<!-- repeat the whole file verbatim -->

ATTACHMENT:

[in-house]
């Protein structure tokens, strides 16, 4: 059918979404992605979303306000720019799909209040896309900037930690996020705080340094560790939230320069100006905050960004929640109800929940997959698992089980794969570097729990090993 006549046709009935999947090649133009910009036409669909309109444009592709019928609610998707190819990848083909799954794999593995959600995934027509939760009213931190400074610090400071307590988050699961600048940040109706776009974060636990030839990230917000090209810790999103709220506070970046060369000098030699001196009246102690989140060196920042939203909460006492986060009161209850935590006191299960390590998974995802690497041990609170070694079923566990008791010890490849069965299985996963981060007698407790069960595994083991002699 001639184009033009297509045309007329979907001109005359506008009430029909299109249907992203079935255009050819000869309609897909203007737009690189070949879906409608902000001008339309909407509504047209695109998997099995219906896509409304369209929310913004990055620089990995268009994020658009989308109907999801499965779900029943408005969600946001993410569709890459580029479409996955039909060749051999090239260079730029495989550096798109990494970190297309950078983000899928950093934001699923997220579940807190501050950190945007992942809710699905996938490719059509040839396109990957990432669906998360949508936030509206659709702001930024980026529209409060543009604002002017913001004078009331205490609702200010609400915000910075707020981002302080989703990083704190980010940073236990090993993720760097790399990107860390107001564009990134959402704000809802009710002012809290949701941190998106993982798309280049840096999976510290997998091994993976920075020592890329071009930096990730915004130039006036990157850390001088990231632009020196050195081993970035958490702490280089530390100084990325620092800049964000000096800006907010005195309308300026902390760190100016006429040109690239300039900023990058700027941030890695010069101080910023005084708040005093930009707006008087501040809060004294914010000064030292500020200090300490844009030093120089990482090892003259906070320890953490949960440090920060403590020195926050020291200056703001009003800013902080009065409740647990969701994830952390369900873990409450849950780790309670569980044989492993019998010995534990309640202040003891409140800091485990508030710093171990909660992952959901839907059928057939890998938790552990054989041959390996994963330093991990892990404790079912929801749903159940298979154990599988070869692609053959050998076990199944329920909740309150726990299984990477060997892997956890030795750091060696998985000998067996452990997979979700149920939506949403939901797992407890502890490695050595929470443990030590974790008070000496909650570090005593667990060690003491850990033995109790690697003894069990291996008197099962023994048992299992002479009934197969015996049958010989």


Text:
[in-house]
């Protein structure tokens, strides 16, 4: 059918979404992605979303306000720019799909209040896309900037930690996020705080340094560790939230320069100006905050960004929640109800929940997959698992089980794969570097729990090993 006549046709009935999947090649133009910009036409669909309109444009592709019928609610998707190819990848083909799954794999593995959600995934027509939760009213931190400074610090400071307590988050699961600048940040109706776009974060636990030839990230917000090209810790999103709220506070970046060369000098030699001196009246102690989140060196920042939203909460006492986060009161209850935590006191299960390590998974995802690497041990609170070694079923566990008791010890490849069965299985996963981060007698407790069960595994083991002699 001639184009033009297509045309007329979907001109005359506008009430029909299109249907992203079935255009050819000869309609897909203007737009690189070949879906409608902000001008339309909407509504047209695109998997099995219906896509409304369209929310913004990055620089990995268009994020658009989308109907999801499965779900029943408005969600946001993410569709890459580029479409996955039909060749051999090239260079730029495989550096798109990494970190297309950078983000899928950093934001699923997220579940807190501050950190945007992942809710699905996938490719059509040839396109990957990432669906998360949508936030509206659709702001930024980026529209409060543009604002002017913001004078009331205490609702200010609400915000910075707020981002302080989703990083704190980010940073236990090993993720760097790399990107860390107001564009990134959402704000809802009710002012809290949701941190998106993982798309280049840096999976510290997998091994993976920075020592890329071009930096990730915004130039006036990157850390001088990231632009020196050195081993970035958490702490280089530390100084990325620092800049964000000096800006907010005195309308300026902390760190100016006429040109690239300039900023990058700027941030890695010069101080910023005084708040005093930009707006008087501040809060004294914010000064030292500020200090300490844009030093120089990482090892003259906070320890953490949960440090920060403590020195926050020291200056703001009003800013902080009065409740647990969701994830952390369900873990409450849950780790309670569980044989492993019998010995534990309640202040003891409140800091485990508030710093171990909660992952959901839907059928057939890998938790552990054989041959390996994963330093991990892990404790079912929801749903159940298979154990599988070869692609053959050998076990199944329920909740309150726990299984990477060997892997956890030795750091060696998985000998067996452990997979979700149920939506949403939901797992407890502890490695050595929470443990030590974790008070000496909650570090005593667990060690003491850990033995109790690697003894069990291996008197099962023994048992299992002479009934197969015996049958010989």